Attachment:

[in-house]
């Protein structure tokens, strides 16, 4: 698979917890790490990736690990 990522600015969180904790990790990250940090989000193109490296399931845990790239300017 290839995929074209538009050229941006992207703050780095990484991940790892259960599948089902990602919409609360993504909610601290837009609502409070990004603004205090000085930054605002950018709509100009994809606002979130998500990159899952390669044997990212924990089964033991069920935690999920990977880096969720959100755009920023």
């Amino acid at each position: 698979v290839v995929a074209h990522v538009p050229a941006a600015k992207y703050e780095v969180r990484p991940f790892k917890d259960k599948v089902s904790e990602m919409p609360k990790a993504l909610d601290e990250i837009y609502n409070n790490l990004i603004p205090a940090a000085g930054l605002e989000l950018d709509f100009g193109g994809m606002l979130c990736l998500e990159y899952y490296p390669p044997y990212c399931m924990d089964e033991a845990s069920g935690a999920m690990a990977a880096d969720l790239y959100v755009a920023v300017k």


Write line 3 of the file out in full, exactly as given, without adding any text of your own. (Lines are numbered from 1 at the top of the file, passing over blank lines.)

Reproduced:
């Amino acid at each position: 698979v290839v995929a074209h990522v538009p050229a941006a600015k992207y703050e780095v969180r990484p991940f790892k917890d259960k599948v089902s904790e990602m919409p609360k990790a993504l909610d601290e990250i837009y609502n409070n790490l990004i603004p205090a940090a000085g930054l605002e989000l950018d709509f100009g193109g994809m606002l979130c990736l998500e990159y899952y490296p390669p044997y990212c399931m924990d089964e033991a845990s069920g935690a999920m690990a990977a880096d969720l790239y959100v755009a920023v300017k």